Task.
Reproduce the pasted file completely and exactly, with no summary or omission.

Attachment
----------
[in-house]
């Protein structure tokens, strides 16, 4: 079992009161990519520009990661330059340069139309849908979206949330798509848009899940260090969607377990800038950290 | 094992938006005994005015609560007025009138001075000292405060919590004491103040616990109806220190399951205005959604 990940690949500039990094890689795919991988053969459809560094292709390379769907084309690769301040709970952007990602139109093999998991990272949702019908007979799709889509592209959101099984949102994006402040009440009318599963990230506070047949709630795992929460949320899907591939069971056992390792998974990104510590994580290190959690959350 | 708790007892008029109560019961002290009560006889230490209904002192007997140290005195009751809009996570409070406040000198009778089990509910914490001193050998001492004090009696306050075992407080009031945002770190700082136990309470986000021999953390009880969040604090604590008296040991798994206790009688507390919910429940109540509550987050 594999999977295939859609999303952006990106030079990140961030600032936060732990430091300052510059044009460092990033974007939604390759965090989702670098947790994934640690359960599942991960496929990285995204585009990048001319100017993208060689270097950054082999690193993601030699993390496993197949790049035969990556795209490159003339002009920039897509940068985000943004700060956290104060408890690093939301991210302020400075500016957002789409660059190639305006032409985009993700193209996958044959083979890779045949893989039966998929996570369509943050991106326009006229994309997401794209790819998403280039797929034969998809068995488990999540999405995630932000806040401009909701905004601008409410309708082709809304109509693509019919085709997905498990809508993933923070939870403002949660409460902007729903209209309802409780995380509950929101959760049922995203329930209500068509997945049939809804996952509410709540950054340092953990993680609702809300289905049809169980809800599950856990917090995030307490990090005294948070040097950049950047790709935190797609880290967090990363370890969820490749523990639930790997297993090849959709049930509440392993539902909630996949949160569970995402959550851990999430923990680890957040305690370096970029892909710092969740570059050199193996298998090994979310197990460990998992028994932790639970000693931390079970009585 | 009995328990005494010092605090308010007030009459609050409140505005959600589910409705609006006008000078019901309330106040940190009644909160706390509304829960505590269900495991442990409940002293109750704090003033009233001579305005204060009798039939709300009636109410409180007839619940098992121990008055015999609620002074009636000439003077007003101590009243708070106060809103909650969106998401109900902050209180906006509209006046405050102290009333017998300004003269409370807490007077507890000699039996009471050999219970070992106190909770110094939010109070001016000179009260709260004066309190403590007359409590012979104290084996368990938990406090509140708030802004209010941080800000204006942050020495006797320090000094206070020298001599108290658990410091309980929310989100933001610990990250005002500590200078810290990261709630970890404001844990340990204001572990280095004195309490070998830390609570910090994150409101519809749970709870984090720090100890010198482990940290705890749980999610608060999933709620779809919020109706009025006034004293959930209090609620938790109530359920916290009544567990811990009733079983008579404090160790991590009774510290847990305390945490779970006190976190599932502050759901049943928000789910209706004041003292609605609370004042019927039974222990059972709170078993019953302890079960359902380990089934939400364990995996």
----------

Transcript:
[in-house]
């Protein structure tokens, strides 16, 4: 079992009161990519520009990661330059340069139309849908979206949330798509848009899940260090969607377990800038950290 | 094992938006005994005015609560007025009138001075000292405060919590004491103040616990109806220190399951205005959604 990940690949500039990094890689795919991988053969459809560094292709390379769907084309690769301040709970952007990602139109093999998991990272949702019908007979799709889509592209959101099984949102994006402040009440009318599963990230506070047949709630795992929460949320899907591939069971056992390792998974990104510590994580290190959690959350 | 708790007892008029109560019961002290009560006889230490209904002192007997140290005195009751809009996570409070406040000198009778089990509910914490001193050998001492004090009696306050075992407080009031945002770190700082136990309470986000021999953390009880969040604090604590008296040991798994206790009688507390919910429940109540509550987050 594999999977295939859609999303952006990106030079990140961030600032936060732990430091300052510059044009460092990033974007939604390759965090989702670098947790994934640690359960599942991960496929990285995204585009990048001319100017993208060689270097950054082999690193993601030699993390496993197949790049035969990556795209490159003339002009920039897509940068985000943004700060956290104060408890690093939301991210302020400075500016957002789409660059190639305006032409985009993700193209996958044959083979890779045949893989039966998929996570369509943050991106326009006229994309997401794209790819998403280039797929034969998809068995488990999540999405995630932000806040401009909701905004601008409410309708082709809304109509693509019919085709997905498990809508993933923070939870403002949660409460902007729903209209309802409780995380509950929101959760049922995203329930209500068509997945049939809804996952509410709540950054340092953990993680609702809300289905049809169980809800599950856990917090995030307490990090005294948070040097950049950047790709935190797609880290967090990363370890969820490749523990639930790997297993090849959709049930509440392993539902909630996949949160569970995402959550851990999430923990680890957040305690370096970029892909710092969740570059050199193996298998090994979310197990460990998992028994932790639970000693931390079970009585 | 009995328990005494010092605090308010007030009459609050409140505005959600589910409705609006006008000078019901309330106040940190009644909160706390509304829960505590269900495991442990409940002293109750704090003033009233001579305005204060009798039939709300009636109410409180007839619940098992121990008055015999609620002074009636000439003077007003101590009243708070106060809103909650969106998401109900902050209180906006509209006046405050102290009333017998300004003269409370807490007077507890000699039996009471050999219970070992106190909770110094939010109070001016000179009260709260004066309190403590007359409590012979104290084996368990938990406090509140708030802004209010941080800000204006942050020495006797320090000094206070020298001599108290658990410091309980929310989100933001610990990250005002500590200078810290990261709630970890404001844990340990204001572990280095004195309490070998830390609570910090994150409101519809749970709870984090720090100890010198482990940290705890749980999610608060999933709620779809919020109706009025006034004293959930209090609620938790109530359920916290009544567990811990009733079983008579404090160790991590009774510290847990305390945490779970006190976190599932502050759901049943928000789910209706004041003292609605609370004042019927039974222990059972709170078993019953302890079960359902380990089934939400364990995996």